In July, terminally ill Sue Ryder patient Richard Tuck wrote a letter urging people to donate to help Sue Ryder continue providing the services he received. Richard passed away on 16 November, below is his letter.
My name’s Richard.
I’m 65 and I’m dying. It’s hard, but I’m OK. I don’t have long – so I’ll be quick.
I don’t have long to tell you about my experiences of Sue Ryder
. About how nothing’s ever too much trouble for the staff. Or how they came to see me at home when I first was diagnosed. And now that I need them more, they never stop helping – at the centre, on the phone, coming to the house at 7am. All to make me more comfortable in my last days and months.
I don’t have long to talk about how they’ve cared for me and my wife. They’ve given her help with everyday practical things, shown her how to help get me out of bed without hurting herself, but also offered counselling, coffee and chats and reflexology sessions. Like they say, it’s not just about me: there’s the two of us on this journey. And they’ve made that journey much more bearable.
I don’t have long. And nor do Sue Ryder.
Everyone knows that times have been tough recently with the austerity measures we’ve all heard loads about – and it’s affected Sue Ryder too. Sadly, they now face a shortfall in income which means that they might have to cut their care.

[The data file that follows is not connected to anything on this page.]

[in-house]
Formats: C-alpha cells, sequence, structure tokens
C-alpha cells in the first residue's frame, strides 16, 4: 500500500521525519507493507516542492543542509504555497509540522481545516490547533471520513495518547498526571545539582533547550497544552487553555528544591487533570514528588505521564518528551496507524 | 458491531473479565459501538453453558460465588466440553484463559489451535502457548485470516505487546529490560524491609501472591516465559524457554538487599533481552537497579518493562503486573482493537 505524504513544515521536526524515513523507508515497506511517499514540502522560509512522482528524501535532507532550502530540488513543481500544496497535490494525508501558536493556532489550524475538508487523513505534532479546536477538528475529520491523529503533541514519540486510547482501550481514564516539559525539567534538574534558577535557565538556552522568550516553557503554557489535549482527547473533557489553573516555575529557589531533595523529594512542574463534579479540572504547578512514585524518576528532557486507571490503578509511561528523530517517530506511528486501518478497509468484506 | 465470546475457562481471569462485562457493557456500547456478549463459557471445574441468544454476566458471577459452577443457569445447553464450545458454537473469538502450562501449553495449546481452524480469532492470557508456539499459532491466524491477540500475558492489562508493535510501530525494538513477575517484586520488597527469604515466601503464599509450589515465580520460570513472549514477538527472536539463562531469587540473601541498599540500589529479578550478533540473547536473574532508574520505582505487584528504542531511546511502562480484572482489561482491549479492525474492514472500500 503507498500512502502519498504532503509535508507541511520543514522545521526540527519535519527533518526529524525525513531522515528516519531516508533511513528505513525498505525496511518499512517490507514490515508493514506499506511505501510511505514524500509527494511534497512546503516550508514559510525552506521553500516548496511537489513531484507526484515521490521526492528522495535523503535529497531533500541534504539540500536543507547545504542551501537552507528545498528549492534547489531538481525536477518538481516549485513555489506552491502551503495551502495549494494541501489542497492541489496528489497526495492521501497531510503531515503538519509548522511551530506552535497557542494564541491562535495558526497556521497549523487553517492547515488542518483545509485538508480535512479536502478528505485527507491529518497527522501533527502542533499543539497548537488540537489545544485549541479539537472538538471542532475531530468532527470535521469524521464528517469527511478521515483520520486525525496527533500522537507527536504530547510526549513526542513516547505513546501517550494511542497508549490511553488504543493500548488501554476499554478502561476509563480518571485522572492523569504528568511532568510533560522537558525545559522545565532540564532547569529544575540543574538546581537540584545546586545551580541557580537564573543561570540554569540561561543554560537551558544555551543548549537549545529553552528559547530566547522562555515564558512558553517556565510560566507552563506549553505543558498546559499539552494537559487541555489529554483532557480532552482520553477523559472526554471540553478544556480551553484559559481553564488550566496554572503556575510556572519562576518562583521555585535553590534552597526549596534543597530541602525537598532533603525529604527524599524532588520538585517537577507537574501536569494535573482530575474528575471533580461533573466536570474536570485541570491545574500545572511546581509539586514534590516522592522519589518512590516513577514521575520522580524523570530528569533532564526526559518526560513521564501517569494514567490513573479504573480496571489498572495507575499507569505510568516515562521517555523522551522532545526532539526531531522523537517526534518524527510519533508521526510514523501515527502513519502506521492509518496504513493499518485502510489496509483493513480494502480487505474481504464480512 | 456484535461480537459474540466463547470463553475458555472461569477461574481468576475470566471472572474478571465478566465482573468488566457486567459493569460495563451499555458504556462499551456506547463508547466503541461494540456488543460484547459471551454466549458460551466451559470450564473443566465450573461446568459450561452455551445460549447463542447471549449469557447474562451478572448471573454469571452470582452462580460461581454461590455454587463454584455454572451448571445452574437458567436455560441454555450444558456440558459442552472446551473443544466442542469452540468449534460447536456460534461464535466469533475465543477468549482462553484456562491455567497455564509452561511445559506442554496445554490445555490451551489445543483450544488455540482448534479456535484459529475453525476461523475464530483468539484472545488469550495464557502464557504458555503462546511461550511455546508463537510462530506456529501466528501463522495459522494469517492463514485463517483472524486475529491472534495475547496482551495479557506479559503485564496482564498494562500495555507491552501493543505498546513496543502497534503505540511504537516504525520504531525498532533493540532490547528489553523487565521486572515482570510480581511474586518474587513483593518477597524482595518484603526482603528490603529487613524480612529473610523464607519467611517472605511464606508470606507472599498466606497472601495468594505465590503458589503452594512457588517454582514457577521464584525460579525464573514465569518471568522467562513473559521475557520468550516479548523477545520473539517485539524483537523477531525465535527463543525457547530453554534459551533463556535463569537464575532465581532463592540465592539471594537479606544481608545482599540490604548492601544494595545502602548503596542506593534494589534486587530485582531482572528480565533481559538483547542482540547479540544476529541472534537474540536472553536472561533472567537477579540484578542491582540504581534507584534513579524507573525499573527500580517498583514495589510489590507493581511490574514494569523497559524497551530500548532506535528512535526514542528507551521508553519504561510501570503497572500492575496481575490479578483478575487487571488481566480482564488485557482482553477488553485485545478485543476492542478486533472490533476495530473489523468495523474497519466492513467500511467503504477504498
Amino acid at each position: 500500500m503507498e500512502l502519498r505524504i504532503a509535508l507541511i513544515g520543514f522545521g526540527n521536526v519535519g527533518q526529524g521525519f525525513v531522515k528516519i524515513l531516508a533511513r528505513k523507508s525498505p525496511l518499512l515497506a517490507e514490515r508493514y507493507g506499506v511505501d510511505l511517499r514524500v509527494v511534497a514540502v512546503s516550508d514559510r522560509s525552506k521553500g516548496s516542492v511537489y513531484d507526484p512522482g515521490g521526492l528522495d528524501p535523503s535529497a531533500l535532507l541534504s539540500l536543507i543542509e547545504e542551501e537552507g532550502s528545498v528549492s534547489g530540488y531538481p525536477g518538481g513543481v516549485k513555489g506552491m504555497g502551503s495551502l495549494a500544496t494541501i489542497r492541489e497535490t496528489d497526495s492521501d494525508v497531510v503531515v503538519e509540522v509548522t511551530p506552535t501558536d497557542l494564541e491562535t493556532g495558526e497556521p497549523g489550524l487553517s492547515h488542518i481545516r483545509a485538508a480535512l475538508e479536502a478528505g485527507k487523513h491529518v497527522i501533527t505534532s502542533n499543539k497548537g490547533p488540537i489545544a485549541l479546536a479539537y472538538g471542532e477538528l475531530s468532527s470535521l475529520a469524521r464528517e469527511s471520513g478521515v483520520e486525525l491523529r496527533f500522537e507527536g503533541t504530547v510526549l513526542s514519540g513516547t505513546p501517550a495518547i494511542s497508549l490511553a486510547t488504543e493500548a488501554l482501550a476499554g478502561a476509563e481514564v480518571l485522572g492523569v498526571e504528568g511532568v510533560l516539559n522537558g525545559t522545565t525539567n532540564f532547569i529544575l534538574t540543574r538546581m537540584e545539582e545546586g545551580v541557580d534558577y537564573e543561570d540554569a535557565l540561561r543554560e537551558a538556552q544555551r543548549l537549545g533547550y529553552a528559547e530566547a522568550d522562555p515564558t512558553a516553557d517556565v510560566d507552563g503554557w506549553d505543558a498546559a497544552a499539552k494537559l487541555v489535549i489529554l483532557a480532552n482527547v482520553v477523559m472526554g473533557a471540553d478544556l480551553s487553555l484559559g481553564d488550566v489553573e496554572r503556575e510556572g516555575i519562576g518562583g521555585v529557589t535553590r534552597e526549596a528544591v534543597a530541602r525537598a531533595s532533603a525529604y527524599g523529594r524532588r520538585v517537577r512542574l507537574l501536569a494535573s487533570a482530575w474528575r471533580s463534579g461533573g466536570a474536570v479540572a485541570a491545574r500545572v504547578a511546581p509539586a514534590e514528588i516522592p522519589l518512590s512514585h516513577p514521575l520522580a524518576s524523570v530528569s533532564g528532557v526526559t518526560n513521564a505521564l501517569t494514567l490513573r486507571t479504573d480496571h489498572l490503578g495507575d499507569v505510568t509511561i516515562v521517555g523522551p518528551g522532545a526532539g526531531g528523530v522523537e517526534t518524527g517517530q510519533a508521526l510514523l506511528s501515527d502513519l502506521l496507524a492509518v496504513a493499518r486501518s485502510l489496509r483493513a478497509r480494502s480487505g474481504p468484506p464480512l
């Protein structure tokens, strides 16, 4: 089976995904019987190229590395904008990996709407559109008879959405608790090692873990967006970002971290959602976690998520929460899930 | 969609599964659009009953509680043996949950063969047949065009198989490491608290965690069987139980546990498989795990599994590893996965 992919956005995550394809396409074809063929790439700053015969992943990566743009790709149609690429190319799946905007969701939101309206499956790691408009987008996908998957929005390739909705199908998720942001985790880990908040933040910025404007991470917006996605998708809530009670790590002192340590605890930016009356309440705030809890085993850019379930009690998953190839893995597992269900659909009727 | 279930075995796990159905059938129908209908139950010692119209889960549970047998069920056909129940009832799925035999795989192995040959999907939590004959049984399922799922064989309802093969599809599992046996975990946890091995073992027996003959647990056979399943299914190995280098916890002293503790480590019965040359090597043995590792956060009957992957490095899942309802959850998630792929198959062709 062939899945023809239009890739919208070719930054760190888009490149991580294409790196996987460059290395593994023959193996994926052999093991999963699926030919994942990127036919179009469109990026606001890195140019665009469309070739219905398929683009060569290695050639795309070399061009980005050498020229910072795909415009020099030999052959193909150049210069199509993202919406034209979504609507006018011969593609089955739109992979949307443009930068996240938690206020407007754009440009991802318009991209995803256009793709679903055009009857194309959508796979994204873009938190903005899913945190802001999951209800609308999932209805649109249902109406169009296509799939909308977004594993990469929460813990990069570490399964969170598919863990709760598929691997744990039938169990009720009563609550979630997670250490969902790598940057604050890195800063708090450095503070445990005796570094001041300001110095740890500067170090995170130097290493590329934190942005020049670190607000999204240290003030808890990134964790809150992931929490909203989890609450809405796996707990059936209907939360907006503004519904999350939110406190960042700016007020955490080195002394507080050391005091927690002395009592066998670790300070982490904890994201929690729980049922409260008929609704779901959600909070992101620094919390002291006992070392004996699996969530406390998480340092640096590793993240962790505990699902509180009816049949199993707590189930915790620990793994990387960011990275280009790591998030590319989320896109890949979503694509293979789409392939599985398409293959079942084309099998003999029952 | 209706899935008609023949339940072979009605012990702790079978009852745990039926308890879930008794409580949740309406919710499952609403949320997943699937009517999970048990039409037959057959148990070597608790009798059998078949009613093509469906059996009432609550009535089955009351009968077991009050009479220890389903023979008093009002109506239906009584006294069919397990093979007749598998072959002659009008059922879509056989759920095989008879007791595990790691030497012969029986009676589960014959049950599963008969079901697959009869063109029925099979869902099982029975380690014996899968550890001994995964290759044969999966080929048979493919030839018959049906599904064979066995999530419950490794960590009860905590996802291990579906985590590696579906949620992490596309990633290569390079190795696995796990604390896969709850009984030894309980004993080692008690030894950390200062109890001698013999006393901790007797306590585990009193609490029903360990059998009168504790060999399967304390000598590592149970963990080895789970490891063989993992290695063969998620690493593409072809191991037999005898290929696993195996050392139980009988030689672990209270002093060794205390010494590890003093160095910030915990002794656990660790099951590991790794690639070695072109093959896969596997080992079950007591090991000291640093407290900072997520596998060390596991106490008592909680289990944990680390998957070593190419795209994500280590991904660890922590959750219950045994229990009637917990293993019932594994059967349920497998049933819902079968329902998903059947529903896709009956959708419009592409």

I can’t imagine how you could get rid of any of the staff. And I can’t bear to think of them cutting the number of people they help either – or the extra services they offer relatives, like family rooms or counselling for kids who’ve lost a parent. It’s awful.
I don’t have long, so it won’t affect me. Two years ago I was looking forward to spending a few years in
retirement. But that’s not to be. Coming here, you realise you’re not the only one – or the youngest one – and what’s round the corner can happen to anyone. So I have to do something.
This isn’t about me, it’s about those who come after me. That’s why I agreed to write this letter.
I’ll do whatever I can to make sure they can get the care I’ve had – so they never feel alone or scared or in pain. I want to help so that more people like me can be in a place where they can feel truly cared for. A place to spend their last days with dignity.
I don’t have long. And nor do you. Unless Sue Ryder can raise the money they need by the end of the year, they’ll face that dreadfully difficult decision about which services to cut.
Any amount can help, so please make a donation today – before it’s too late.